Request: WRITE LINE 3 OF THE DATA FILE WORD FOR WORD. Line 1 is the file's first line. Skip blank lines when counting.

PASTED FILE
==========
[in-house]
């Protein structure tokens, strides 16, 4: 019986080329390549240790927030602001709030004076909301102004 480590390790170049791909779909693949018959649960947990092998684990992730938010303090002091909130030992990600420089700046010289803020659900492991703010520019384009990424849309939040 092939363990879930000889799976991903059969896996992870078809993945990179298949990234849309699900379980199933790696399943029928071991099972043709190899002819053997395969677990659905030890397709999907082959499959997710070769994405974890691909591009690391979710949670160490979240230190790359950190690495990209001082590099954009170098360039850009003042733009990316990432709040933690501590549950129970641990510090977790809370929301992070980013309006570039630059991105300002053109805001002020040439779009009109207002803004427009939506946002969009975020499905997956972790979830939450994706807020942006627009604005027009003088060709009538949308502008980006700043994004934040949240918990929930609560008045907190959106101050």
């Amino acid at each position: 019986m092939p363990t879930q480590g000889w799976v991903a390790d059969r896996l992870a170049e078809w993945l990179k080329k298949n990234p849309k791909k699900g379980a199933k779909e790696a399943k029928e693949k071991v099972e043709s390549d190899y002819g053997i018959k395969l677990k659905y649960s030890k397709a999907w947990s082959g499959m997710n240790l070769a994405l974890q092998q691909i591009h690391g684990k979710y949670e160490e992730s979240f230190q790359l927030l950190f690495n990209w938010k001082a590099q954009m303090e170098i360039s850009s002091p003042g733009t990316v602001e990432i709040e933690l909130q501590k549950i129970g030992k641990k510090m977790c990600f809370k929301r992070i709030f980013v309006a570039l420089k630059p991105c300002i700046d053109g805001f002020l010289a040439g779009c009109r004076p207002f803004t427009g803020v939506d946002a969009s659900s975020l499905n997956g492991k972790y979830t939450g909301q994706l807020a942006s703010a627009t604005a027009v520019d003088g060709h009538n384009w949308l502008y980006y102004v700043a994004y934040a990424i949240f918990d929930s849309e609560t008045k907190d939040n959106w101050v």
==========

């Amino acid at each position: 019986m092939p363990t879930q480590g000889w799976v991903a390790d059969r896996l992870a170049e078809w993945l990179k080329k298949n990234p849309k791909k699900g379980a199933k779909e790696a399943k029928e693949k071991v099972e043709s390549d190899y002819g053997i018959k395969l677990k659905y649960s030890k397709a999907w947990s082959g499959m997710n240790l070769a994405l974890q092998q691909i591009h690391g684990k979710y949670e160490e992730s979240f230190q790359l927030l950190f690495n990209w938010k001082a590099q954009m303090e170098i360039s850009s002091p003042g733009t990316v602001e990432i709040e933690l909130q501590k549950i129970g030992k641990k510090m977790c990600f809370k929301r992070i709030f980013v309006a570039l420089k630059p991105c300002i700046d053109g805001f002020l010289a040439g779009c009109r004076p207002f803004t427009g803020v939506d946002a969009s659900s975020l499905n997956g492991k972790y979830t939450g909301q994706l807020a942006s703010a627009t604005a027009v520019d003088g060709h009538n384009w949308l502008y980006y102004v700043a994004y934040a990424i949240f918990d929930s849309e609560t008045k907190d939040n959106w101050v």